My Sweetie Has Spent More Time in Jail than I Have

Back in ancient times when I drove a concrete mixer, I met a couple of drivers who partially convinced me that I’d missed something by not going to jail. Not so much that I was in a hurry to knock off a bank, mind you, but clearly my life experiences had a gap. More surprising is that my sweetie has spent more time behind bars than I have. In fact, she seems to be making a bit of a habit of it. Darn near monthly, she’s landing in the Idaho Correctional Institution in Orofino, ID. Last night, she brought home a former inmate.

Meet Summer. Summer was abandoned in a home filled with feces and frightened to death. Joyce Keefer, a  local Realtor who already does a tremendous amount of good work for the local Humane Society, discovered the poor dog (along with a trio of kittens) and alerted authorities. Summer ended up in the care of the Lewis Clark Animal Shelter and my sweetie. She was understandably skittish and had some trust issues when she arrived but started to come out her shell with the help of the staff at the Shelter.

Then, Summer went to jail with my sweetie accompanied by five other dogs. They were the introductory group for a new program at Orofino. The program is called PAWS (Paroling Animals With Skills) and was started by Lieutenant Earl Johnson. Started originally to help the dogs, the program has been even more transforming for the inmates/trainers. The dogs live with the men inside. Each dog has a pair of trainers and get training daily. KLEW-TV ran a segment on the program with my sweetie and Lieutenant Johnson.

The evidence nationwide, not just at Orofino, is that the program increases social interaction and teaches skills including patience, responsibility, compassion, and self-esteem for the prisoners. For the dogs, they get the benefit of 24/7 training. Both get a healthy and needed dose of unconditional love, perhaps the most transformative substance known to humanity.

Summer is a boxer mix. She’s sweet-tempered (she let our 2 year-old granddaughter pet her). She’s still a bit timid, but fully trained and available for adoption. If you’re not ready for a dog but want to support the program, you can donate at the Lewis Clark Animal Shelter website. They have a special wishlist on Amazon or you can donate at the button to the side. Volunteers are always welcome and appreciated.

If you meet Lieutenant Johnson on the street in Orofino, thank him for all the good work he's doing, please.

To watch an inspiring video of the program in Massachusetts, click here.

You can read A Walk With Rose for free on Kindle Unlimited

Old coot and the 3-Legged Dog

Report came into the Humane Society shelter, of a missing dog, named Ripley, a black 3-legged chihuahua, belonging to an elderly couple. Second report came in of FOUND chihuahua, by local animal welfare cop.

Call went out to Harold and Winnie, we might have found your dog.

Shelter followed protocol, no promises, please come down and ID your dog.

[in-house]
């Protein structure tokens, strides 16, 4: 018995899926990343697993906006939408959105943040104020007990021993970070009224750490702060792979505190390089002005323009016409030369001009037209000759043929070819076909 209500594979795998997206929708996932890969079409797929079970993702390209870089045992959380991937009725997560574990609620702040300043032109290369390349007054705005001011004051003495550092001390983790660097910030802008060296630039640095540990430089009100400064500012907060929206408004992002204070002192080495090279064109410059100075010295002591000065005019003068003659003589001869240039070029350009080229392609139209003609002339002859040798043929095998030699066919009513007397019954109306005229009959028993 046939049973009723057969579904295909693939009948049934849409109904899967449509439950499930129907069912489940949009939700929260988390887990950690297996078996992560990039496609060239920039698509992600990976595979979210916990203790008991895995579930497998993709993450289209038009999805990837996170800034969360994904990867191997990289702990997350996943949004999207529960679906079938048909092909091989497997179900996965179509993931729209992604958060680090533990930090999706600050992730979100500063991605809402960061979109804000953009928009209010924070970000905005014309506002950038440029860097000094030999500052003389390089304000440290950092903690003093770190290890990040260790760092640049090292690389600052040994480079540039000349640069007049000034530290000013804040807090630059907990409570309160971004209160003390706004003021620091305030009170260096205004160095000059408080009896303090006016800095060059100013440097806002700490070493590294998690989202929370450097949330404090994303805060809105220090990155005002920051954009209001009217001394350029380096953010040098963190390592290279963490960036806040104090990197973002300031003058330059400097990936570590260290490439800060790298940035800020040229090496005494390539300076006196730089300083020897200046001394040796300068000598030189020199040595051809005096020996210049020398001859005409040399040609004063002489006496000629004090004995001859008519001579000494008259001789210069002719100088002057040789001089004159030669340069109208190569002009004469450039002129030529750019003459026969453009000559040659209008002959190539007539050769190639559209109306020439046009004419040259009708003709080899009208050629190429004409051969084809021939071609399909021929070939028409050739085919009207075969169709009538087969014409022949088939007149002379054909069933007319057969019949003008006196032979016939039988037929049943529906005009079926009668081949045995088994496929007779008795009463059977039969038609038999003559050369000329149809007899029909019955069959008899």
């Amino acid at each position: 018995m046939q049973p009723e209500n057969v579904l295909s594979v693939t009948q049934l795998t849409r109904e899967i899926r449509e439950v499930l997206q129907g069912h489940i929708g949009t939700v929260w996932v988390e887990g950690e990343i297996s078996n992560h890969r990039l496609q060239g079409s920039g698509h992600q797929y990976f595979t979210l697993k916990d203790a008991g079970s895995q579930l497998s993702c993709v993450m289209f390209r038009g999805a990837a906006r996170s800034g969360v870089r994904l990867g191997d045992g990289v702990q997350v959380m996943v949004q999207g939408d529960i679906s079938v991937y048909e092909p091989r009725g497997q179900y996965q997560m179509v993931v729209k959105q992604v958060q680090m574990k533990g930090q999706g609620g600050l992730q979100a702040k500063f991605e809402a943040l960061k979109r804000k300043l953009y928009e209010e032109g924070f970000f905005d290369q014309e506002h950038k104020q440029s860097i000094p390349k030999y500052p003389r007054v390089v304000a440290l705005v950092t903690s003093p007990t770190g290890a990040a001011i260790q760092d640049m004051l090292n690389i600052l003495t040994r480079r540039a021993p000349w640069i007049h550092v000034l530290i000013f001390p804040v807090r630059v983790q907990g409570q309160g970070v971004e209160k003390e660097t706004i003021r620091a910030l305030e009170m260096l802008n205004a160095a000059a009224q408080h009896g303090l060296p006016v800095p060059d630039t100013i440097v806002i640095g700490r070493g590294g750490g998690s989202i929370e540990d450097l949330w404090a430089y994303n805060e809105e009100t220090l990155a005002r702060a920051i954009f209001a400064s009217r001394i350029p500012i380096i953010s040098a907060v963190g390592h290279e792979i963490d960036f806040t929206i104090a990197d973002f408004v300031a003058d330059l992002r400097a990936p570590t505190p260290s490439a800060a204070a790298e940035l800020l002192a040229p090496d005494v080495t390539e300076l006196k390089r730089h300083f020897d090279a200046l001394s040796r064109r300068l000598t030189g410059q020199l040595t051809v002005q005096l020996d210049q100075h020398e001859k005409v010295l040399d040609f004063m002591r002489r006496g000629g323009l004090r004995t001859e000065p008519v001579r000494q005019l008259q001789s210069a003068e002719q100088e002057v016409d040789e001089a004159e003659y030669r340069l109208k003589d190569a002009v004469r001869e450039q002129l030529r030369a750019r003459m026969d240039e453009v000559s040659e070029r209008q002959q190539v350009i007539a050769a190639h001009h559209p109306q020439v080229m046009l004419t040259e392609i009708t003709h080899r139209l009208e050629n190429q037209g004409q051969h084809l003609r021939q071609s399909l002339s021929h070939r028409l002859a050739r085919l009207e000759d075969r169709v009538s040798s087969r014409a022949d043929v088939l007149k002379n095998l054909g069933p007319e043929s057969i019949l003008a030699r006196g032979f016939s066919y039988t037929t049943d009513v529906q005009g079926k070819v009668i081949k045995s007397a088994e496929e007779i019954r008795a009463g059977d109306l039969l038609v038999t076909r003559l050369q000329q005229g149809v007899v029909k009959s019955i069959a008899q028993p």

Everybody gathers, expecting a happy, happy ending.

Until Harold said, “It’s the wrong leg missing. That’s not my dog.” Sadness. Then shock, as Winnie whacked him on the shoulder, enough to rock him.

“You forgetful old coot, you’re dyslexic.”

Kendall Cares

Paul Farrally, general manager of Kendall Subaru, cutting the tape.

Paul Farrally, general manager of Kendall Subaru, cutting the tape.

Yesterday evening, Kendall Motors held their grand opening for their newest venture in town, the Subaru dealership on Thain Road. The ribbon cutting came first, though the early crowd was already inside, snacking. They were coaxed outside for the ceremony.

Paul Farrally, who just moved to the valley in December, did the honors with the traditional over-sized scissors and a bright red ribbon while the crowd cheered and applauded. Then everyone back inside, some for more snacks, some for a beer or glass of wine. 

The Lewis-Clark Animal Shelter attended - more later - with the whole staff and several members of the board. Representing the board was the ever-personable veterinarian John Hoch of Lewiston Veterinary Clinic; the president, Lonnie Ells, taking time off from his busy accounting practice to attend; and Joyce Keefer, who seems indefatigable as she works as one of the valley's best Realtors and serves (and works) on community boards. 

Aaron Jollymore, making sure the food was just perfect.

Aaron Jollymore, making sure the food was just perfect.

Jollymore's, a restaurant who seems always to be assisting the Shelter, provided the catering. Aaron Jollymore, the executive chef, and I chatted about the spread, which included bite-sized steak, and a tasty spinach-sun-dried tomatoes spread was a hit with the folks that attended. Like the rube I sometimes am, I had eaten the spinach spread as a standalone dish. The second time through the line (as always, Jollymore's had more than enough food for everyone,) I tried it as intended. Delicious both ways and hats off to Aaron, a wonderful chef.

The main presentation came at 5:45, when Paul Farrally presented a pair of checks to the Lewis-Clark Animal Shelter as part of the Kendall Cares and Subaru Share the Love programs for supporting worthy causes in the community. Lonnie Ells and John Hoch accepted the checks on behalf of the Shelter. The total contribution was a staggering $11,300 - much more than the Animal Shelter expected and thoroughly welcome.